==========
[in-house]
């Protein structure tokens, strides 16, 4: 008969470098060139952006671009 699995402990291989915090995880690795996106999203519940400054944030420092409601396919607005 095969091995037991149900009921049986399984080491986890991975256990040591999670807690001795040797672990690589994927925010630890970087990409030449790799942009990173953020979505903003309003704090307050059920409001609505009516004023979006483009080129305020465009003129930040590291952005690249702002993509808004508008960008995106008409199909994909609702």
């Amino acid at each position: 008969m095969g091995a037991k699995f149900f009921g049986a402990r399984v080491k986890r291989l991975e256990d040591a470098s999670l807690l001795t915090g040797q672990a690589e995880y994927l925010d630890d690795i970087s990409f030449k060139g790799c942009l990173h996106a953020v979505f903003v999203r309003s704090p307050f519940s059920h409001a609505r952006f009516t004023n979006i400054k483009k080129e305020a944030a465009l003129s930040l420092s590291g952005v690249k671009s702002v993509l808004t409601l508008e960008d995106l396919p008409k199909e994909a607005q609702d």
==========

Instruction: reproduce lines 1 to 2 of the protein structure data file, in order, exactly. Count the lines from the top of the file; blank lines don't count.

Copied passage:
[in-house]
């Protein structure tokens, strides 16, 4: 008969470098060139952006671009 699995402990291989915090995880690795996106999203519940400054944030420092409601396919607005 095969091995037991149900009921049986399984080491986890991975256990040591999670807690001795040797672990690589994927925010630890970087990409030449790799942009990173953020979505903003309003704090307050059920409001609505009516004023979006483009080129305020465009003129930040590291952005690249702002993509808004508008960008995106008409199909994909609702």